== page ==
The arrival of the first asylum seekers at the controversial Bibby Stockholm barge has been delayed until next week at the earliest, Sky News understands.
The vessel, which has been opposed by the local MP and residents, arrived in Portland on the coast of Dorset last week.
In a tweet on 18 July announcing its arrival, the Home Office said: “Next week the first asylum seekers will be moved to the vessel as part of a carefully structured plan which will increase the numbers gradually.”
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However, it is understood more work is needed to make the vessel ready to accommodate the first arrivals.
The 222 bedroom barge will start housing the first 50 single men next week at the earliest.
It is is expected to ultimately house 500 people who are currently staying in hotels.
Single men will live on the barge – where there is 24-hour security – in bunk beds with between two and six people per en-suite room.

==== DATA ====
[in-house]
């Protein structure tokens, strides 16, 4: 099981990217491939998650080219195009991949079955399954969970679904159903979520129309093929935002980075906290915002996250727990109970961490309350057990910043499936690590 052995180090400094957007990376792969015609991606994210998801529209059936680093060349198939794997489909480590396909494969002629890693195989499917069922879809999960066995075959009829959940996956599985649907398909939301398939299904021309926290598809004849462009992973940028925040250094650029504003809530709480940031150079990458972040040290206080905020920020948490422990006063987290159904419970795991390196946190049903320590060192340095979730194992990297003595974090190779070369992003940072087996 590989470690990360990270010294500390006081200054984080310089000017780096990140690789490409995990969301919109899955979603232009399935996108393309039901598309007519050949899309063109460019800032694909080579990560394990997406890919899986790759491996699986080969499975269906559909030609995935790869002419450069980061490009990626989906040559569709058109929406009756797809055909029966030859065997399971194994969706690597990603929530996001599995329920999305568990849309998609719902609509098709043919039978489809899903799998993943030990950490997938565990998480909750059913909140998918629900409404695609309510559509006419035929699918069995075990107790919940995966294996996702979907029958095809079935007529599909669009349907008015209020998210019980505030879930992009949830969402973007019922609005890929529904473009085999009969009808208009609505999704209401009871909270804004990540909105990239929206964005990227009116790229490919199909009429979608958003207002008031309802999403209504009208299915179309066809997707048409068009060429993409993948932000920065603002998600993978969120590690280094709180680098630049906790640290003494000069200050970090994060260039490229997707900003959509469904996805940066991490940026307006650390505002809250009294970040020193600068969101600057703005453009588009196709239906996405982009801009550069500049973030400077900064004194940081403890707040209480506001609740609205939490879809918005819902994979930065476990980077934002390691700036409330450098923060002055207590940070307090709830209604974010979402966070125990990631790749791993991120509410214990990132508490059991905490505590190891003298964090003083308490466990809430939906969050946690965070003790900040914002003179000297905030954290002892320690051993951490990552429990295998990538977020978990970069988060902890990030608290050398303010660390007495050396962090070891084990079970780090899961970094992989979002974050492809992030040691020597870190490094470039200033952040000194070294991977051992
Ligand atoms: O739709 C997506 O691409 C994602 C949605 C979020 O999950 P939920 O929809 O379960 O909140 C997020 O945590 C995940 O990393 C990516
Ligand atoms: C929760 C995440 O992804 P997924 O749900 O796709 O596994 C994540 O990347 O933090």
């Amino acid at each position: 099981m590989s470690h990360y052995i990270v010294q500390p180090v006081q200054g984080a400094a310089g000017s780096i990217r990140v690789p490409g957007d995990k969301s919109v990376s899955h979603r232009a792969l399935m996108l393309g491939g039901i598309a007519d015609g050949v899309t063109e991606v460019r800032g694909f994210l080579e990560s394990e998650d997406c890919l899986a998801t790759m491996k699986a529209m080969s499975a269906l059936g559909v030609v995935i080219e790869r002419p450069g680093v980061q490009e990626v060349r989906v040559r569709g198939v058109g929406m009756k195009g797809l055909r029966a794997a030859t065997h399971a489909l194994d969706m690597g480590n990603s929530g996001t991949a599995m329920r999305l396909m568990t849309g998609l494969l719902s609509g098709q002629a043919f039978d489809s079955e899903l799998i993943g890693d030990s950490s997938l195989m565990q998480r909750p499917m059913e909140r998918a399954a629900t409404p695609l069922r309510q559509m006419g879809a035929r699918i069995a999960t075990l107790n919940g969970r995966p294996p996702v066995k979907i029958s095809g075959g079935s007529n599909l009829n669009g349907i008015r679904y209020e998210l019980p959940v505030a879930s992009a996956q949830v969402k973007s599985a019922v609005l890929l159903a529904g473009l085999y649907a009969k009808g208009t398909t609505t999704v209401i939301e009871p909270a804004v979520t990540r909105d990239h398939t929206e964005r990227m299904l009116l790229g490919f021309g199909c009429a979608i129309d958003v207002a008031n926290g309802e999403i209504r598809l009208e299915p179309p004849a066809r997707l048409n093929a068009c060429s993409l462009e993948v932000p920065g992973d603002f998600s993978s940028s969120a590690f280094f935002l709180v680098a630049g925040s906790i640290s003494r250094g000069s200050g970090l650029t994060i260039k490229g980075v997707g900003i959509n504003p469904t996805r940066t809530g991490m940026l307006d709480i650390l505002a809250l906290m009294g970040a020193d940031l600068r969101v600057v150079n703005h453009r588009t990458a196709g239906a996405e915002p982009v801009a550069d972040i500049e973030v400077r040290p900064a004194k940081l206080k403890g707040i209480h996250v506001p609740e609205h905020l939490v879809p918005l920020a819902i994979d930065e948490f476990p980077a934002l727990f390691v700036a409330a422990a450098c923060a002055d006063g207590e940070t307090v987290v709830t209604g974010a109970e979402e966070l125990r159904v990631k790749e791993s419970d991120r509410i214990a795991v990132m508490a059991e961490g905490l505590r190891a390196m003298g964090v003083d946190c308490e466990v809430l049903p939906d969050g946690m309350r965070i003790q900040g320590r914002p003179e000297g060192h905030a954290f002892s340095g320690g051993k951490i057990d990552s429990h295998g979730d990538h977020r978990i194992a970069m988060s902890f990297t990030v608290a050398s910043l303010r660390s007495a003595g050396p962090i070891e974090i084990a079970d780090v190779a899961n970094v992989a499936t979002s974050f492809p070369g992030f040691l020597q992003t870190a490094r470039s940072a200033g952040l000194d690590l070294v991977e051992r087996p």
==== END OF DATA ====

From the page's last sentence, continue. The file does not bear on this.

A canteen, gym, classroom, exercise yards, television room and space for worship are among the “basic” facilities on board.
A nurse will also be stationed on the barge five days a week, with asylum seekers having access to a doctor if needed.
The government has been seeking out new accommodation for asylum seekers, including those who cross the Channel in small boats, claiming the hotel bill to house them has hit £6m a day.
As well as the barge, it has taken over former military bases, and reports have even suggested large marquees could be used.
But ministers have faced a backlash from local residents, councils and MPs if their areas have been chosen for the new sites.